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April 22, 2015

Voices of Change in the Surrey RCMP

[[{"type":"media","view_mode":"media_large","fid":"1001","attributes":{"alt":"","class":"media-image","height":"480","style":"width: 250px; float: left; height: 250px; ","width":"480"}}]]Dave Attfield, Operations Officer for Surrey RCMP, proudly speaks out against domestic violence. Dave leads the front line General Duty members, as well as Surrey RCMP’s Integrated Domestic Violence Unit. At the recent launch of the Ministry of Child and Family Development’s #saysomething campaign, he shared his insight and experience to increase the safety of women and children fleeing violence. In his speech, Dave reminded us that domestic violence isn’t a problem for police alone – it is a problem for all of us.

Each one of us knows someone whose life has been impacted by violence, and we all have a responsibility to speak out and lend support however we can.

After 22 years of service, Dave understands the complexity of domestic violence better than most.  

“Our Integrated Domestic Violence Unit is made up of RCMP members, community and police-based victim service workers, and we will soon be joined by a MCFD Social Worker. Together, the team provides a coordinated response to incidences of domestic violence and works with victims and families to break the cycle of violence before it spirals further downward. This involves offering support for these people to make what can be profoundly difficult changes in their lives and start anew, creating safety plans for families, closely monitoring high risk offenders, and pro-actively working with those offenders and their partners, with a primary focus on offender accountability and behaviour. Over the past year, government has taken significant action on domestic violence – including the commitment of Civil Forfeiture funding to support vulnerable women and families through Integrated Domestic Violence Units such as ours. “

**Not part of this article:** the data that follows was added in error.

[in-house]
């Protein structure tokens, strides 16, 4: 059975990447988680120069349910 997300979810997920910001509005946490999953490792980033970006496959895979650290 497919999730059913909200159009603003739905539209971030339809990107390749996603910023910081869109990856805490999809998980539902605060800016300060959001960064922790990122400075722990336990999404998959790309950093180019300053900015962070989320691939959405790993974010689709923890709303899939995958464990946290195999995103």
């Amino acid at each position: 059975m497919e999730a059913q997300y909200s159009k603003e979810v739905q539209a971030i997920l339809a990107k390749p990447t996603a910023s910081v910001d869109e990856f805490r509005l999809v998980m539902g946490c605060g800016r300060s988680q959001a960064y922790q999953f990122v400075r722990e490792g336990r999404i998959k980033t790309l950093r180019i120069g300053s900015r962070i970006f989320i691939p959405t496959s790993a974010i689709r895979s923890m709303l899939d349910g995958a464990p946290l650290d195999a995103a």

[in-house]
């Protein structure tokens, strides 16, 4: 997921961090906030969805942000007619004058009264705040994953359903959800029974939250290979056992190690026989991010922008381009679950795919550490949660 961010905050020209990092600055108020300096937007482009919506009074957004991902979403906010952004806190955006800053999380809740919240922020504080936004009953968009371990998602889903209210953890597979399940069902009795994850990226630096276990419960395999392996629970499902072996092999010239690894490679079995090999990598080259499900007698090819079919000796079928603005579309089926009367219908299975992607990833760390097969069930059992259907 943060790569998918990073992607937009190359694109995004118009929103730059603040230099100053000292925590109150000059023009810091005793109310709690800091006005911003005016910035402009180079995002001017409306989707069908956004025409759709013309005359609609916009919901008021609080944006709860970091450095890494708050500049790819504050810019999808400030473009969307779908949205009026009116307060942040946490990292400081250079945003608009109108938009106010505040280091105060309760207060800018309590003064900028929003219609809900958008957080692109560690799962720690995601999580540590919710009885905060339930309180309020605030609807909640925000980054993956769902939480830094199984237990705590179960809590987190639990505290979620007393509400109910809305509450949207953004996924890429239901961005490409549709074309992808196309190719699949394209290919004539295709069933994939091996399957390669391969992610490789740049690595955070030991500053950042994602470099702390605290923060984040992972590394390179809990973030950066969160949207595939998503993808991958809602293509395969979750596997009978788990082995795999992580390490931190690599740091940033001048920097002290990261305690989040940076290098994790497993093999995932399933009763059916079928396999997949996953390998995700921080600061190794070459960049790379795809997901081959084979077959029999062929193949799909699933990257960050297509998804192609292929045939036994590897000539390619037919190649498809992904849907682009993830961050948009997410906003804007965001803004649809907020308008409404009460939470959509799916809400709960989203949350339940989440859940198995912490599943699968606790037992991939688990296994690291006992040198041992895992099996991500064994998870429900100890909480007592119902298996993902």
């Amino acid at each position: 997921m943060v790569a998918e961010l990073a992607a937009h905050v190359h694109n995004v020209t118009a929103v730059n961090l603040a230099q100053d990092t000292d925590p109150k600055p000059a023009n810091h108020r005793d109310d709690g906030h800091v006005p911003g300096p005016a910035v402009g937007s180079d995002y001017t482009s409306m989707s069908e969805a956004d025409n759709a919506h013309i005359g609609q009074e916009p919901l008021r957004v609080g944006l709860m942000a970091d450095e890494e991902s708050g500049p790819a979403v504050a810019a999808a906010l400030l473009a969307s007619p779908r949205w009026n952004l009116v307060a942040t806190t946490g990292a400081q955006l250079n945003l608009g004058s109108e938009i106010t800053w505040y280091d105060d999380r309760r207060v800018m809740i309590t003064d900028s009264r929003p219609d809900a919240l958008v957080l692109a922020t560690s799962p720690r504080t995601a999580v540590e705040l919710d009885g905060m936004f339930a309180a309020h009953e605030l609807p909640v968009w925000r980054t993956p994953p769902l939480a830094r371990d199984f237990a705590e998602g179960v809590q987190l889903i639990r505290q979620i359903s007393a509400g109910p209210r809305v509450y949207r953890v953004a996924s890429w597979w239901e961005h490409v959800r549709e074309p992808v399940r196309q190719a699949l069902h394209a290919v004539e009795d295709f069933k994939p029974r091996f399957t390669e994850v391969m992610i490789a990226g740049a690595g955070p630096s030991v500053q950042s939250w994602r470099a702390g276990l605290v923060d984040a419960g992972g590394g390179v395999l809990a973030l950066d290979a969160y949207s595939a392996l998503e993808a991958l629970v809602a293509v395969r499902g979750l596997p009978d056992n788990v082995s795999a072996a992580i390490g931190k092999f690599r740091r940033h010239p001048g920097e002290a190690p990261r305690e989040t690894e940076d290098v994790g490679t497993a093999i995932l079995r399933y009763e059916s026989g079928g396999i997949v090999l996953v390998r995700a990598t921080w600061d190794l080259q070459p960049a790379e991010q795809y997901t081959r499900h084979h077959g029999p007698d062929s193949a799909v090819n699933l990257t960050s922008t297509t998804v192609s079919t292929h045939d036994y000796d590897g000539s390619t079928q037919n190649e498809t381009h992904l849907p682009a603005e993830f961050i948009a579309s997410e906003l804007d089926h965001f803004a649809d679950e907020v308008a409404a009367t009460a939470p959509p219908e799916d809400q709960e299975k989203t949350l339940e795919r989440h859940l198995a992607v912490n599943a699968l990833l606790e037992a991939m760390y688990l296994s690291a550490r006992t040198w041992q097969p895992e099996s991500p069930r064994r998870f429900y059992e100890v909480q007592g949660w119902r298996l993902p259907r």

Yet Dave knows that for every call for help he and his team respond to, many others go without the support that they need. Dave reflects on a typical week for his team:

“We went to 12 calls, not a particularly busy week. But there should have been another 36 calls because, statistically, only 1 in 4 victims report. I wonder how those touched by those 36 cases are doing right now? I wonder when the call will finally come and what we will find when we arrive at the scene? Of the 12 calls we did receive, there were a couple of serious cases– a woman pushed from a moving vehicle by her partner; and a woman choked to unconsciousness by a man she knew. Two police officers were assaulted when trying to intervene. But most happened within families and relationships that were struggling long and hard with financial issues, alcohol use, depression and other challenges that so many people face.”

He understands that, for many women experiencing violence, the support they need is close to home:

“They all have friends, neighbours, classmates and co-workers.”

For Dave, this means that we all have a responsibility and an opportunity to lend support when we see domestic violence.

“I was asked to tell you what signs to look for. The thing is, I think we already know: the arguments heard in the night; upset children at 2am; sunglasses worn on cloudy days; confidences to friends sworn to secrecy; the vague remark at work that was really a cry for help. Just think how we might change things by lending an ear, a hand, a shoulder? I know there have been discussions about the Surrey RCMP needing more resources. It’s true. We need you: the friends, neighbours, classmates and co-workers to join us and our partner agencies, to stand with us. I vow to “Say Something” to make BC a safer place. I ask that you all do the same.”

Dave vowed to say something to make BC a safer place, and he’s kept this promise. Dave shared his the learning and insight he’s gained through his 22 years of service as part of our Faces of Courage project. Read and share his story with your family and friends. Be a voice for change. 

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